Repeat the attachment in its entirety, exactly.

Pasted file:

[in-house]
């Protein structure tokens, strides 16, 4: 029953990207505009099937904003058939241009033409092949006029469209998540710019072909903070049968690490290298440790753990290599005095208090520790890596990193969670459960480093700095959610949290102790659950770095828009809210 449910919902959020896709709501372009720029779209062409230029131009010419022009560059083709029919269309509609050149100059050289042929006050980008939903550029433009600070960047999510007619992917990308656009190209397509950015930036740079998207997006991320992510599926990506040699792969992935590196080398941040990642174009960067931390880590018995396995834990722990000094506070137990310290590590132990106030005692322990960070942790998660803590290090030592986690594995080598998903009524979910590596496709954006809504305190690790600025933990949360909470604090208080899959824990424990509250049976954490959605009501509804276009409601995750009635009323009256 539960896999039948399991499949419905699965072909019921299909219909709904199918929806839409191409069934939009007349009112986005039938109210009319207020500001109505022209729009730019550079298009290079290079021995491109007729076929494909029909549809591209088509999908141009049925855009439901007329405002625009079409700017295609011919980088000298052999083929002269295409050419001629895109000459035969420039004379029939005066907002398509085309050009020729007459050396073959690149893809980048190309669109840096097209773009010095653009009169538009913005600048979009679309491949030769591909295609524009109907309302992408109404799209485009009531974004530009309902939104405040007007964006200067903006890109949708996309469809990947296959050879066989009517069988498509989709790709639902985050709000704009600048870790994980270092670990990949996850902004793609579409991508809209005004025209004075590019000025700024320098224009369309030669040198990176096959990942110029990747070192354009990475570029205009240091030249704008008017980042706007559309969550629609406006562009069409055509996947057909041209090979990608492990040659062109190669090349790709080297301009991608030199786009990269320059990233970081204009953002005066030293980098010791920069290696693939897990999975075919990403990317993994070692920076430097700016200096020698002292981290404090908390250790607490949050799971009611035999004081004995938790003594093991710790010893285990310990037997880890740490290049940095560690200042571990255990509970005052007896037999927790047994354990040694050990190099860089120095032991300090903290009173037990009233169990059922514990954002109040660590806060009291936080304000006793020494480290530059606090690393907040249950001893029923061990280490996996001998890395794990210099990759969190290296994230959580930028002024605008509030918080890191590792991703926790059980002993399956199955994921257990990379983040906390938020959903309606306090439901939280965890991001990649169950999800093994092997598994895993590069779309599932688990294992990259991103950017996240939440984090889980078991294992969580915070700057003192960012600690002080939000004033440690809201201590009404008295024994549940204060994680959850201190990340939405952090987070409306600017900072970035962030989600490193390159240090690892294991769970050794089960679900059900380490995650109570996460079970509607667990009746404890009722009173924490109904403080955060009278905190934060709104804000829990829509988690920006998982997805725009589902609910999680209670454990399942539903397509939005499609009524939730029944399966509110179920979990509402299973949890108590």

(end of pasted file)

[in-house]
């Protein structure tokens, strides 16, 4: 029953990207505009099937904003058939241009033409092949006029469209998540710019072909903070049968690490290298440790753990290599005095208090520790890596990193969670459960480093700095959610949290102790659950770095828009809210 449910919902959020896709709501372009720029779209062409230029131009010419022009560059083709029919269309509609050149100059050289042929006050980008939903550029433009600070960047999510007619992917990308656009190209397509950015930036740079998207997006991320992510599926990506040699792969992935590196080398941040990642174009960067931390880590018995396995834990722990000094506070137990310290590590132990106030005692322990960070942790998660803590290090030592986690594995080598998903009524979910590596496709954006809504305190690790600025933990949360909470604090208080899959824990424990509250049976954490959605009501509804276009409601995750009635009323009256 539960896999039948399991499949419905699965072909019921299909219909709904199918929806839409191409069934939009007349009112986005039938109210009319207020500001109505022209729009730019550079298009290079290079021995491109007729076929494909029909549809591209088509999908141009049925855009439901007329405002625009079409700017295609011919980088000298052999083929002269295409050419001629895109000459035969420039004379029939005066907002398509085309050009020729007459050396073959690149893809980048190309669109840096097209773009010095653009009169538009913005600048979009679309491949030769591909295609524009109907309302992408109404799209485009009531974004530009309902939104405040007007964006200067903006890109949708996309469809990947296959050879066989009517069988498509989709790709639902985050709000704009600048870790994980270092670990990949996850902004793609579409991508809209005004025209004075590019000025700024320098224009369309030669040198990176096959990942110029990747070192354009990475570029205009240091030249704008008017980042706007559309969550629609406006562009069409055509996947057909041209090979990608492990040659062109190669090349790709080297301009991608030199786009990269320059990233970081204009953002005066030293980098010791920069290696693939897990999975075919990403990317993994070692920076430097700016200096020698002292981290404090908390250790607490949050799971009611035999004081004995938790003594093991710790010893285990310990037997880890740490290049940095560690200042571990255990509970005052007896037999927790047994354990040694050990190099860089120095032991300090903290009173037990009233169990059922514990954002109040660590806060009291936080304000006793020494480290530059606090690393907040249950001893029923061990280490996996001998890395794990210099990759969190290296994230959580930028002024605008509030918080890191590792991703926790059980002993399956199955994921257990990379983040906390938020959903309606306090439901939280965890991001990649169950999800093994092997598994895993590069779309599932688990294992990259991103950017996240939440984090889980078991294992969580915070700057003192960012600690002080939000004033440690809201201590009404008295024994549940204060994680959850201190990340939405952090987070409306600017900072970035962030989600490193390159240090690892294991769970050794089960679900059900380490995650109570996460079970509607667990009746404890009722009173924490109904403080955060009278905190934060709104804000829990829509988690920006998982997805725009589902609910999680209670454990399942539903397509939005499609009524939730029944399966509110179920979990509402299973949890108590």